President Vladimir Putin: Good evening, ladies and gentlemen,
I am very pleased to have had the chance to meet once again with the Hungarian Prime Minister and the Finnish President. Of course, the main subject of our discussions today was the first international festival of Finno-Ugric culture, and it is no coincidence therefore that my colleagues and I held a detailed discussion on ways to continue developing the unique and rich traditions of the Finno-Ugric peoples.
Russia strives to preserve and enrich the values of all the peoples living here. This is our common heritage, a heritage that we treasure and in which we feel pride, and the state is supporting this heritage and will continue to do so. Of the 160 different peoples who make up Russia, 13 belong to the Finno-Ugric group. In fact, as we learned today from our discussions with specialists, their number is even greater, and here, in this village where we are right now, we have seen that there are in fact 19 groups.
From the moment international cooperation between the Finno-Ugric peoples began Russia has played an active part and given its active support to this process and I am pleased to see that first international events are taking place in our country.
We will continue working in this area. Next year, Khanty Mansiisk will host the fifth World Congress of Finno-Ugric Peoples. Its main theme will be ‘National Identity in a Changing World’.
I note too that Finno-Ugric cultural centres opened last autumn in Saransk (Mordovia) and in Syktyvkar (Komi).
Russia greatly values the efforts made by our partners – Hungary, Finland and Estonia – to promote Finno-Ugric cultural cooperation. I am pleased to have had this opportunity to learn about the life of Mordovia and this village in particular. This is a mostly Mordovian village and its residents have preserved their unique culture and language and make their folk costume traditions part of their everyday lives…
I would like to conclude by thanking all our colleagues for their interest and their constructive participation, and I would also like to thank the Mordovian leadership for the good organisation of this programme of events. Events of this kind unquestionably help to strengthen inter-ethnic harmony in Russia and to develop the dialogue between countries.
President of Finland Tarja Halonen (translation from Russian): Dear friends, Finland and Russia are neighbouring countries. President Putin and I meet often to discuss our common affairs.
I know well that Russia is a large country with a lot of different ethnic groups, and this is a great source of wealth for Russia. To be frank, I have never hidden my interest in the Finno-Ugric peoples living in Russia. We learned in school that Finno-Ugric peoples live not only in Finland and Hungary but also in Estonia, and that many Finno-Ugric peoples live in Russia. The people of Mordovia are also our dear relatives. As I said earlier today, this is my first time in Mordovia. It has been a fantastic day for me and I will be happy to learn even more about you.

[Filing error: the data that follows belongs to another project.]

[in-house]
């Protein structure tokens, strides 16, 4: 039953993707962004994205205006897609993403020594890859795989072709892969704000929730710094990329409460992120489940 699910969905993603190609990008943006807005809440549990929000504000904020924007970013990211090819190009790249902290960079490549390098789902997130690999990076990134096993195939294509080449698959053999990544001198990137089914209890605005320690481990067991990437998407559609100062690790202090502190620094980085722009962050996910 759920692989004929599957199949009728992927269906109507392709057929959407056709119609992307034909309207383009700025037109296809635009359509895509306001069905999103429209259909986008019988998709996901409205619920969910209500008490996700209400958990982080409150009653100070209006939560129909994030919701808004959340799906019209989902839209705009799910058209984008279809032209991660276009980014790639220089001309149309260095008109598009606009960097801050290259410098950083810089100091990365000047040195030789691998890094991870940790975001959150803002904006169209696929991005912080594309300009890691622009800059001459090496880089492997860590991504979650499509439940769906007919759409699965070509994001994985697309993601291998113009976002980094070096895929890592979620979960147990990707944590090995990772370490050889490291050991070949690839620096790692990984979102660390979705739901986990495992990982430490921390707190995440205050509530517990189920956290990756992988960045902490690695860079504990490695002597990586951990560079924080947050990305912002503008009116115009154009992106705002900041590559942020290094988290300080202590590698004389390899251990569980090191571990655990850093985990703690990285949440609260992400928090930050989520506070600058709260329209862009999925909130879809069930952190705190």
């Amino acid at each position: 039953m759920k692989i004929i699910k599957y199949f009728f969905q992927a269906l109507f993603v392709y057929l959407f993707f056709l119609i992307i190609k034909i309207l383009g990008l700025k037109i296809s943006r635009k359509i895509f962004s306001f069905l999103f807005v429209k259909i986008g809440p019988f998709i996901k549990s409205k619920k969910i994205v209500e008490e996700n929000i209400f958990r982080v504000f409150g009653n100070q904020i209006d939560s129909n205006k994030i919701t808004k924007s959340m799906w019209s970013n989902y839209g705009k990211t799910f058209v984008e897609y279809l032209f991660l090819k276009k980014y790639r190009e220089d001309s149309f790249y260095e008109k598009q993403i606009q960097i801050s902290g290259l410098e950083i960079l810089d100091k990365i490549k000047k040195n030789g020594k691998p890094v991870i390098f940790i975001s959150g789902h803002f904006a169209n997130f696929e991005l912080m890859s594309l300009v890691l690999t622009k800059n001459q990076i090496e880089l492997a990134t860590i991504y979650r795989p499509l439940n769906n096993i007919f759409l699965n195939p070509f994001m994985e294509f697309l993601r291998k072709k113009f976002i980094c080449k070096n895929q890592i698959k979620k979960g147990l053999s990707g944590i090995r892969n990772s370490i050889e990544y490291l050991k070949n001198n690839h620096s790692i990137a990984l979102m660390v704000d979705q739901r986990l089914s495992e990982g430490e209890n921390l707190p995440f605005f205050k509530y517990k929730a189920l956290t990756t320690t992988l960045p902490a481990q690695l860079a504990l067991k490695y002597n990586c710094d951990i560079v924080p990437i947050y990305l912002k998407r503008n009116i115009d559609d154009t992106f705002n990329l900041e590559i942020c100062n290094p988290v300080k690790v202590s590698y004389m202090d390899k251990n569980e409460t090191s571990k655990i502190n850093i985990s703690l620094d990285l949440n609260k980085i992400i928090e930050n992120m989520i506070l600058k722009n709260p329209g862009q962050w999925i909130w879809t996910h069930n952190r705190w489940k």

Fortunately, many Finns have already been to Mordovia and have established good channels of cooperation, with Mordovia and with other Russian regions. I attended the last two world congresses of the Finno-Ugric peoples in Helsinki and Tallinn, and I have already promised that I will do everything I can to be at the fifth congress in Khanty Mansiisk.
International meetings are important of course, but the most important work of all is that which takes place in the home, in the workplace and in schools. Language is the motherland of the soul and we therefore must preserve our languages, and you should also remember this need to preserve your language. I also call on you to study other languages too. Thank you very much from the bottom of my heart.
Prime Minister of Hungary Ferenc Gyurcsany (translation from Russian): Mr President, Mrs President, ladies and gentlemen,
In Hungary we say that the life of a nation is in its language. It is not only in its language but also in its culture and traditions. The nation that we see before us now is made up of many ethnic communities with different cultures and traditions.
You know, of course, the laws of attraction in physics. Bodies with a greater mass attract those with a lower mass. To be honest, the situation is the same with languages and cultures, especially when these languages and cultures coexist within the boundaries of a single state.
Minority languages and cultures that come under the influence of the culture of a great people can easily find themselves sharing the fate of comets which, when they collide with a bigger celestial body, are absorbed into it. Minority languages are therefore in need of support to prevent this from happening.
Here in Russia we are seeing this kind of support taking place. We Hungarians also see this support in other countries where Hungarian ethnic minorities live, and we also see it in Finland.
This support is concentrated above all in the family, of course, but we need to see it on a broader scale in the community, because there is a need too for theatres, for schools, for publishing projects.
In short, there is plenty of work to do in providing support for the ‘little comets’. We are aware of this fact and this is why we seek cooperation and will continue to work together in the interests of the unique cultural heritage of the Finno-Ugric peoples.